Which types of vehicle are too important to stop behind ASL?

Discussion in 'Commuting' started by bonj2, 21 Feb 2008.

  1. bonj2

    bonj2 Guest

    Oh yes. Course.

  2. I've never see a bus in one unless it was stuck in a traffic jam, black cabs are bad for it here even when the road is empty.
  3. HJ

    HJ Cycling in Scotland

    Auld Reekie
    Motor verticals...
  4. OP

    bonj2 Guest

    What gets me is I can't see why they're in any particular rush. They get paid by the hour, not the mile.
  5. Tynan

    Tynan Veteran

    you're joking aren't you?

    they get put under appalling pressure to stick to the timetables, regardless of traffic

    I've never seen one do the ASL, cabs a bit
  6. OP

    bonj2 Guest

    well that's ridiculous.
    How can such a policy possibly be acceptable?
    And how can anyone be in support of buses, if they put pressure on drivers to conform to set times when doing so could be dangerous?
  7. Ashaman42

    Ashaman42 Über Member

    Then again how much would people complain if the buses didn't stick to the schedule.

    Not that I'm saying it's right at all.
  8. mr_hippo

    mr_hippo Living Legend & Old Fart

    The traffic lights are a reflection and possibly on a central island behind the bus. Is the road in front of the bus fenced off for roadworks? Are the traffic lights single- or multi-phase? Is that junction normally a cross road i.e. does the road that runs across the photo continue past the bus or is it a T-junction? On the bodywork of the bus, beneath the reflected traffic light, there appears to the reflections of three cars - on the first car we can see both headlights and an illuminated front licence plate with only one light visible on cars two & three. Alternatively, the visible traffic lights and road could be at an angle to the bus on the road going L to R in the photo.
    We cannot see the traffic light that controls the bus, the photo may be a still from a video clip and stopped at an appropriate moment to 'prove a point'.
  9. Iceniner

    Iceniner New Member

    I see cabs here in Cardiff do it all the time, they are waaaay worse than any other road user. Thumbs up to the buses around here, they are excellent when they have been over-taking me/waiting behind.
  10. jmaccyd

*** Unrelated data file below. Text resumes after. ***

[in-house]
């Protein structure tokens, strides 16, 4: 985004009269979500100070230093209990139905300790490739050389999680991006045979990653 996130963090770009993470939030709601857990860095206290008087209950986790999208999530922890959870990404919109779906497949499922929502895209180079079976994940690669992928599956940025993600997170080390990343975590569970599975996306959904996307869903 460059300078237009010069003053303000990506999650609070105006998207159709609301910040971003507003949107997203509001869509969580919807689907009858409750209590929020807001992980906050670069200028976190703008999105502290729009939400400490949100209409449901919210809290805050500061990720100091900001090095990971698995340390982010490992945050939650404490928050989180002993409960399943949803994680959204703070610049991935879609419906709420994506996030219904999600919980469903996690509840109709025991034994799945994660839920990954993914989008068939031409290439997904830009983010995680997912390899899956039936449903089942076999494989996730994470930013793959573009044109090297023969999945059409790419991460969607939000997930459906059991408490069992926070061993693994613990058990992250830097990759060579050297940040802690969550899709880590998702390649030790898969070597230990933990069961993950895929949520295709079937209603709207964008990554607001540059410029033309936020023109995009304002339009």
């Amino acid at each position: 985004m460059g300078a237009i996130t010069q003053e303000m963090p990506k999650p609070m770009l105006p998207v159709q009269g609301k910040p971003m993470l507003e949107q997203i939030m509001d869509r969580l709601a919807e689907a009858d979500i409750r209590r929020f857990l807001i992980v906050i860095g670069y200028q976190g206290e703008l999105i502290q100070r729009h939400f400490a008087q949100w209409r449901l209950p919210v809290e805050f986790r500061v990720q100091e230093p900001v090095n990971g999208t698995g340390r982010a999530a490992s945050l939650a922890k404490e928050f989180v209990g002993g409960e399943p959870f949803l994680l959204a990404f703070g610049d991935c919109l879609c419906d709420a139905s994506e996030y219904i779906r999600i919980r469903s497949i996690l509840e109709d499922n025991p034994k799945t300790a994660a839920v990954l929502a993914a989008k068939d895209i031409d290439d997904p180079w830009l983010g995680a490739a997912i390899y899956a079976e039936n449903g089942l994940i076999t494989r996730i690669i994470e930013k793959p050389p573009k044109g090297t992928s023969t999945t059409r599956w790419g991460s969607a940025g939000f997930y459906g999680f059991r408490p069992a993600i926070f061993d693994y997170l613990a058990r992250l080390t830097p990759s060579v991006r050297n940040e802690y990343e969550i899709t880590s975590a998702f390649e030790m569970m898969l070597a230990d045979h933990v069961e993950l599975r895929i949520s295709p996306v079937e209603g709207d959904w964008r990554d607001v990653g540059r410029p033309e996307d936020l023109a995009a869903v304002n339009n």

jmaccyd Well-Known Member

    I have transgressed into ASLs in London occasionally. Was that done deliberatly - certainly not. When it has happened it is due to the traffic lights changing and requiring a fairly prompt stop of the Cab. If I am carrying passengers, particularly a large family, the elderly or youngsters the 'harder brake' (sorry not a very technical term) that I would be willing to perform if driving on my own would not be safe for the people I am carrying in the back. This of course applies to buses and they might have people standing, at least in theory my passengers are seated and belted up
  11. Carwash

    Carwash Señor Member

    Builders' vans and Mercedes-Benz, in my limited experience.
  12. Arch

    Arch Married to Night Train

    Salford, UK
    And which of those are you more likely to shout at?:smile: (Private joke)

    In my experience, buses are one of the better vehicles with respect to ASLs. That one COULD be there quite legitimately, having been stopped in traffic - that applies to any vehicle you don't actually see cross the line. ASL's are like yellow hatched junctions or the studs on a ped crossing, as far as I know, which a driver should leave clear in a queue.

    Generally, round here, the bus drivers are among the better ones all round, for sure.
  13. jashburnham

    jashburnham New Member

    BMW's and bl00dy mopeds.
  14. BentMikey

    BentMikey Rider of Seolferwulf

    South London
    I don't really care if there are motor vehicles in an ASL. They can be there quite legally, so it'd be wrong to tell anyone off unless you observe them crossing the first stopping line after the lights are already red.

    As for motorbikes, I'm quite happy to share an ASL with them.
  15. Carwash

    Carwash Señor Member

    <stares at shoes; shuffles feet>The builder's van.
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